Thursday, September 11, 2008

Usable Linux on the laptop?

Four years ago I picked up a used G4 apple laptop as a second machine. I kept OS X on it and happily used it. The reason I picked up an Apple was that for years I had tried to use Linux on a laptop, but never been able to very well. When I got the apple I discovered some 'amazing' properties that it had. At any point in time I could close the lid and it would go to sleep. If the battery got to low it would suspend to disk. Open up the lid and it would wake up and in just moments you are back working. Not only that but it would automatically find wifi and connect to it even if you were not in the same location. So what if the thread performance of the OS X kernel wasn't that fantastic, it worked really well with the hardware to give me the user a fantastic experience and I still got all my unix tools. Two years ago I picked up a macbook and to add to the fun I can stretch it to five hours on battery if I want to. Every once in a while someone would ask me why I don't run Linux and after telling them the above they try to convince me that it is much better now. I shrug my shoulders and say I am happy so I see no compelling reason to switch to Linux on my laptop (my desktop is Linux).

At my new job I got a laptop and was excited to find out it was getting a Lenovo, one of the laptops that had support for Linux, formally part of IBM and a good rugged laptop to boot. Putting the latest Ubuntu on there I figured was the perfect combination. Ubuntu had been talking about putting themselves on laptops so I assumed that it would all work. After having it for a week here is my notes:

100 Minutes - Not sure if this is Lenovo's fault or Linux, but I get 100 minutes off the battery with light usage. Compiling webkit or something big and continuous and the battery is shot. You plugin your laptop when it has 20% left and usually it starts out at 80% just from being carried to work or being in my bag. So if I am real lucky I get less then fifty minutes before it starts warning me to plug in laptop. You could say this is really a portable workstations, but my macbook also has dual core and 2GB ram and it gets much better. I am leaning to blame Linux because I couldn't believe a laptop manufacture would actually release a non-gamer laptop with only 1 1/2 hour battery life.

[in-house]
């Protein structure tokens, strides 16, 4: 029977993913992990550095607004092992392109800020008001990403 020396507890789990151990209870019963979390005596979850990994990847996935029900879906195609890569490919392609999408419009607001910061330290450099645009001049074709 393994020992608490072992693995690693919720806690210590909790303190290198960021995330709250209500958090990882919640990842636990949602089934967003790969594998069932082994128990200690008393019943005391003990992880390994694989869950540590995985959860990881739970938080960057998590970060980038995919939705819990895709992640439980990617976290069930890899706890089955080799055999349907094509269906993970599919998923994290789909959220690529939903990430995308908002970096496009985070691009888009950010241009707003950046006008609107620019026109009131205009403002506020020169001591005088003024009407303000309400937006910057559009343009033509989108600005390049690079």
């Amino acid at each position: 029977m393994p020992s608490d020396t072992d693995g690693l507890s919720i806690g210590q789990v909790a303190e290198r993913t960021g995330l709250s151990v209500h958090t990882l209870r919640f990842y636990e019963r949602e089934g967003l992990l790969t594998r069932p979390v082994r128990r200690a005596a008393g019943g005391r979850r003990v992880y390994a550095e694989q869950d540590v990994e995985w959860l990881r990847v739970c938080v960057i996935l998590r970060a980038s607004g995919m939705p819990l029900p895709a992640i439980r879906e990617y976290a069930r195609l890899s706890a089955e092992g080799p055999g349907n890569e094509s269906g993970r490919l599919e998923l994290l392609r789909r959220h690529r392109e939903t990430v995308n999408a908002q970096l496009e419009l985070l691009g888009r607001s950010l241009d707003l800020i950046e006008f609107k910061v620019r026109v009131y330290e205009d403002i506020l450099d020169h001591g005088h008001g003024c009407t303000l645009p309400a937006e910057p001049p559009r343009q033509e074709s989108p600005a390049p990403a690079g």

Maybe I have become spoiled, but when I close the lid I expect the laptop to go to sleep. Closing the lid on the Lenovo doesn't do anything other then turn off the screen. The first day I put it in my backpack only to find my backpack getting *very* hot by the time I to MIT and to top it off the computer running out of power before the next day loosing my state. With the screen off and the graphics hardware asleep I can't imagine what is causing the heat buildup with the desktop idle.

Suspend or hibernate. Ask anyone on the street to tell you the difference and they will tell you to go away because they don't know. Laptops shouldn't bother asking you. By default they should sleep and suspend only when the battery is near gone.

In the event that the laptop sleeps for a very long time I would expect that the shiny Lenovo would suspend to disk when the battery is very low to prevent me from loosing my state, but nope Linux is happy to loose it.

When I do get it to suspend I would expect that the resume would be snappy. The first few times I assumed it wasn't working and hard rebooted. Turns out it takes nearly ten seconds to resume under Linux. Resume from sleep on OS X is near instant, maybe half a second.

On the plus side wifi in Linux now works...

1 comment:

Chad McCullough said...

Good post Benjamin. I've been a strict user of Linux for more than 10 years. Yes, Linux is much, much, much better on laptops that a couple of years ago but the way I look at it, if the MAC is doing what you want and like, then there's no reason to switch. Anyways, the MAC OS runs on top of Unix so you've got a very good, stable operating system.

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